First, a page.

Ever since Israeli Prime Minister, Benjamin Netanyahu flew out to Congress to wag his fingers at lawmakers and warn them against supporting the Obama approach to Iran, the country has been splashed all over the headlines. So-called experts have come out in droves to tell us what we should think but, mainly to frighten us about a country that we seem to know so little about. In America, we have an image of Iran that is stuck back in the 1970’s. We reduce representation of Iran to a country of dour and scary Imams and oppressed women. Undoubtedly, there is a lot to criticize about Iran, from its hard-line regime to its violations of civil liberties, but we also need to update our outdated ideas about the country. It’s time to see Iran as it truly is; a powerful and key player in the Middle East. Let the pundits spew out their polemic dross all they want, but let’s dispel some myths about Iran.
1. Iran has not waged an aggressive war against another country since the 1700’s. Iran is one of the few Middle East countries, unlike our own allies, Israel and Saudi Arabia, who has not launched a war of aggression in centuries.
2. Iran is not seeking nuclear weapons. Now this one is a bit controversial, but indulge me. Iran has stated over and over again that its interest in nuclear development is purely civil and even its highest leader has passed an edict banning nuclear weapons. The controversy about Iran obtaining nuclear capabilities is over the possibility that it might lead to weapons. The intelligence is talking in hypotheticals, not in regards to the on the ground policy in Iran itself.
3. Iran is a key player against ISIL/ISIS. Despite our unwillingness to coordinate with Iran against the insurgency of ISIS, they have been instrumental in dealing with the threat. Not only did they mobilize against the group long before the US started its bombardment, but they have also provided essential support to the Iraqi fighters battling against ISIS. Additionally, it was Iran that brokered a political deal with the Iraqi government to help ease tensions caused by former PM Maliki.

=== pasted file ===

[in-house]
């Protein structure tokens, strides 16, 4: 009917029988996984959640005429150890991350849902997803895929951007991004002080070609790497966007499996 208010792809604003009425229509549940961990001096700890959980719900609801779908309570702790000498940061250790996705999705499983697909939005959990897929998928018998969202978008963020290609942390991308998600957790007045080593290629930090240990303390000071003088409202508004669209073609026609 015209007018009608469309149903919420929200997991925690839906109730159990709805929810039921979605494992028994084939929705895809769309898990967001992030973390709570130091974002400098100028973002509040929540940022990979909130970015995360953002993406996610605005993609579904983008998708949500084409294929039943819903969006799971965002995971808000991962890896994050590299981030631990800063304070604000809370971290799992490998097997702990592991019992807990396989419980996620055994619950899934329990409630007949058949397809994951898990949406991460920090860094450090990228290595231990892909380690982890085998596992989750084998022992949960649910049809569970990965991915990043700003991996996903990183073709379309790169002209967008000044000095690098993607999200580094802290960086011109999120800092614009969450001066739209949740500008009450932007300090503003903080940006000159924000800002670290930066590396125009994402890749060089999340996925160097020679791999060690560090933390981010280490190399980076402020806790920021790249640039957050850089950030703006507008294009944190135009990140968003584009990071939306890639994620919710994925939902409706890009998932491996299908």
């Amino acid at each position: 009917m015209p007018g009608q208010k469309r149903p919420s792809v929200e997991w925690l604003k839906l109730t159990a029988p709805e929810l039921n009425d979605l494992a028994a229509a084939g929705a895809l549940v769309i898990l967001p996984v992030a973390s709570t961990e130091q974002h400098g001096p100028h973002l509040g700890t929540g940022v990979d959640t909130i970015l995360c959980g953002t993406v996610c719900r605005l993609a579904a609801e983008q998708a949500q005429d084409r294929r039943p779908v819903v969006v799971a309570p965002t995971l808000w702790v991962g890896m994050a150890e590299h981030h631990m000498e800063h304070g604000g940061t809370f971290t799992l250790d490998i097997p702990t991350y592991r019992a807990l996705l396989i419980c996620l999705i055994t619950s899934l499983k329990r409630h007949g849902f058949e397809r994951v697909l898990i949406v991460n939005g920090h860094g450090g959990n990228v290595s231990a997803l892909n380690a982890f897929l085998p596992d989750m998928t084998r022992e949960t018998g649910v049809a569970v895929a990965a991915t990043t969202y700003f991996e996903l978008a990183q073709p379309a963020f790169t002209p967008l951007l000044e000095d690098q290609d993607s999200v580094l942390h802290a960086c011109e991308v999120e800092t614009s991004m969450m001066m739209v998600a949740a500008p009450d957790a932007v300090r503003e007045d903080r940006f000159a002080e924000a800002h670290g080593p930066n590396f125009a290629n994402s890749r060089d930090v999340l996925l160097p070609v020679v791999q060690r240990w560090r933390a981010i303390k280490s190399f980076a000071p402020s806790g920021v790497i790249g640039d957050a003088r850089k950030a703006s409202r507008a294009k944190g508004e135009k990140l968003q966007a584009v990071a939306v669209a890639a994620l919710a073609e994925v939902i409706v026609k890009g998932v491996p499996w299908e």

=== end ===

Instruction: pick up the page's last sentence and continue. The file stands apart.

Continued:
4. People have the freedom to vote in Iran. This one surprises most Americans, as if voting is a uniquely American invention and to say otherwise is blasphemy. There is an enduring myth that Iran does not have democracy, when in actuality it does. In Iran, everyone has the right to vote and even minorities like Iranian Jews have representation in parliament. Again this is a rarity in the Middle East even with our key allies. In fairness, the democracy of Iran does have to contend with a theocratic state, but hey, it’s something.
5. Obama is not taking it easy on Iran. Contrary to popular belief, Obama’s policy towards Iran isn’t to play softball, or whatever the sports metaphor is. He isn’t for giving Iran a free pass or somehow easing up pressure on the country. Instead, he’s open to negotiations with Iran, as he should be. Iran is an important player in the Middle East and past aggression towards them has been far from helpful in resolving anything. We seem to forget that we have alternative tools at our disposal other than bombs and bullets. It may be radical, but I for one think diplomacy–you know that thing you do where you sit down with people you disagree with to talk it over–may actually be useful here.
American policy towards Iran is outdated. Our commitment to special interest lobbyists and our fractious domestic politics has yolked us to Cold War-era foreign policy when it comes to this country. We continue to regurgitate the same myths about the country which has shaped popular perception and kept us from making any progress with a potential ally in the region. This is plain stupid. We did the same thing with Cuba, but after many years have finally taken important steps towards fixing our relationship. It is time we do the same with Iran. A new approach is needed. It’s about time for us to update our policy and outlook on Iran.